I’ve finally had it with going the wrong way down a street 75% of the time. I mean, the law of averages says that I’d get it right at least 50% of the time. But not me. Nope. I walked past the Irish pub I had just eaten at at three times in order to find the proper street to go into town last night. It’s only two blocks from my hotel, as is the pub. I wonder if this is what people mean when they say their food is repeating on them.

Whine #2
Why are you asking if I need a motorbike into town when I just blew off the guy standing 2 feet from you? Do you think I really do need a ride but am waiting for the right guy to come along? I wish I could just spit this out, but then I realize that if they could understand me, they would probably not be stuck offering rides on the street at 11 PM.

Whine #3
Beware more Asian stereotype banter: Contrary to popular belief, there are Asians that are bad at math. I know this because the street numbers do not go back and forth from one side of the street (even ones) to the other side (odd ones). It seems random. You can cross the street and go from #15 to #36. Why? Also, things will be progressing along swimmingly — 41, 43, 45 — then it will go 47A, 47B, 47C. Maybe it used to be one giant building that got split into three parts, but it doesn’t look that way. I bet someone was a bit sloshed and just skipped those three, then had to get creative. If they used calculus to determine street numbers, they’d probably do fine, but maybe because their educational system is superior and they probably learned to count at 8 months of age, they’ve sort of forgotten.

Whine #4
I want to go home. Not forever or anything, just to see my pussycats. Snugglepuss and Snuggleupagus.

Snagglepuss and Snuffleupags
snagglepuss snuffalupagus

Snugglepuss and Snuggleupagus. Even their freakin’ tushies are adorable. Go ahead. Adore.

I realize it’s a 45 minute drive from my folks’ house — where my car is — to the boarding place, plus an 18 hour flight, 10 hours of layovers, cabs, and ferries, and $1,500 price tag. But the heart wants what it wants, and I want my boys.

I asked at the front desk where you can buy a cat, or an “animal for the house.” Then I actually meowed. That’s what they actually call a cat — mèo — also adorable. They probably thought I was still drunk from the night before. Still, this didn’t translate, so I drew a cat face on the back of a business card. Apparently, this is not a popular tourist attraction, because they looked at me like I had just asked where I can take fencing lessons to fight the ninjas hiding in my closet. After about 10 minutes, the driver wrote down a street name where people sometimes sell them on the street, like oranges or little plastic Buddhas. People don’t buy pets here. It’s like cocaine. You sort of just have to know someone.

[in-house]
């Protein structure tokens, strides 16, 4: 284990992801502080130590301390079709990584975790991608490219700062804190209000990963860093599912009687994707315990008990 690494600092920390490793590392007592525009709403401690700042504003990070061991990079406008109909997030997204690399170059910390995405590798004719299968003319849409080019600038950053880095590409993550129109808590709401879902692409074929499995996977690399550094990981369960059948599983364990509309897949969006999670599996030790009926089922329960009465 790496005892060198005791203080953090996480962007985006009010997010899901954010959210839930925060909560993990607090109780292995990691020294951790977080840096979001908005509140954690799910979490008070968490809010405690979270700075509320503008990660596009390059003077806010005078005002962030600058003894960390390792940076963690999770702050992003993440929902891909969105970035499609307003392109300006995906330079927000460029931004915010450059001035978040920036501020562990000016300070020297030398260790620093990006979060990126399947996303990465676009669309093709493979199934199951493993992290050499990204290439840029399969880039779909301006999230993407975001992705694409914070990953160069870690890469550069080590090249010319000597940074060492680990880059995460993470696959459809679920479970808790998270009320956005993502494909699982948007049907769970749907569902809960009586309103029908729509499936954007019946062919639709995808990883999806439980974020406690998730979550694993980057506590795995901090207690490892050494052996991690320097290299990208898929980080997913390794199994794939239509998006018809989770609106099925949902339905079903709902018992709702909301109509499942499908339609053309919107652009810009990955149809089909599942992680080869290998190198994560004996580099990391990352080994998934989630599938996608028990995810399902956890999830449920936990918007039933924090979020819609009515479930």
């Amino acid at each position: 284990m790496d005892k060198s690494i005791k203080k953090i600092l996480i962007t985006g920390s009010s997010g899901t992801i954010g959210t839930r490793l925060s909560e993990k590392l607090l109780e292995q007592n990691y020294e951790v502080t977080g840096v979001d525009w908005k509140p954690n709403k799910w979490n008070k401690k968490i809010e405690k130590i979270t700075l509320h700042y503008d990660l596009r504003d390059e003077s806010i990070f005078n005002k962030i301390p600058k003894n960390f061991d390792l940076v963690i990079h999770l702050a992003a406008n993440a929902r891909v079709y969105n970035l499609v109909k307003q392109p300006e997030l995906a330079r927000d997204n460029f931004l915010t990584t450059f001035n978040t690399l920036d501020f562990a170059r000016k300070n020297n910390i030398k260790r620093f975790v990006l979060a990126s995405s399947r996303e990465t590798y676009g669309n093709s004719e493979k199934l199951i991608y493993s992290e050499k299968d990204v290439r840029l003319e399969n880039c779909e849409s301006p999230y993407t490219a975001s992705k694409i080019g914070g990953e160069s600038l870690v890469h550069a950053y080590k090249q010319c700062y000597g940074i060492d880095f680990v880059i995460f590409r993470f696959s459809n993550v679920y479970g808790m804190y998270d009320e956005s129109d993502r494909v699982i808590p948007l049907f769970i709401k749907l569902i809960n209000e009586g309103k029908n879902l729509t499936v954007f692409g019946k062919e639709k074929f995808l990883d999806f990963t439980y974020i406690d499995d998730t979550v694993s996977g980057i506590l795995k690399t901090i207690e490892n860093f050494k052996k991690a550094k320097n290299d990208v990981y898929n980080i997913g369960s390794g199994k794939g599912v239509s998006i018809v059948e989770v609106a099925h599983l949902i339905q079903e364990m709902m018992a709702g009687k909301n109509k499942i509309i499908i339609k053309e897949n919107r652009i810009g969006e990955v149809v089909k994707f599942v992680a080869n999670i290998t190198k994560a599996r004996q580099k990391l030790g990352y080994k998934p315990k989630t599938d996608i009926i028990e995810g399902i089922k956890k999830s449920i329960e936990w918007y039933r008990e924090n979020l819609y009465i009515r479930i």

Whine #23
Yes, I know it should be Whine #5, but in the effort to blend in, my numbering system has stopped making any sense. They say communication is 85% non-verbal. Which means that people should understand at least 85% of what I say, even if they don’t speak any English. AND I’m Italian, and we rock the hand gestures, so that should bump it up to 90%. When I get home, I am going to wrote a peer-reviewed scientific paper debunking this theory.

Whine Q
Pointing. One finger? Rude. Two fingers? Not rude. This seems to be a universal truth. WTF? Particularly given that it’s the middle finger you add to go from “rude” to “not rude.” What people are basically doing is being rude (index finger) + telling people to go $#@! themselves (middle finger). This makes me secretly happy.

Whine &%$
I have one slot in my head for foreign languages. Not one for French, one for Spanish, and one for Russian. And whenever I’m trying to communicate with someone from any of those countries, the wrong language comes out. It’s like picking a street. You’d think I would get it right 33.3% of the time. But nope.

And finally, this is not a whine. On the television in the hotel restaurant, they had a creepy show on how potato chips are made, like those lame French shows on making cheese. Worst reality show ever. Anyhoo, the guy they were interviewing had a hairnet on — and a beardnet.

This also makes me secretly happy. Though I guess I should stop saying that if I’m posting it on the internet for all to see. And a man in a beardnet pointing with two fingers? Heaven.

Yesterday’s Massage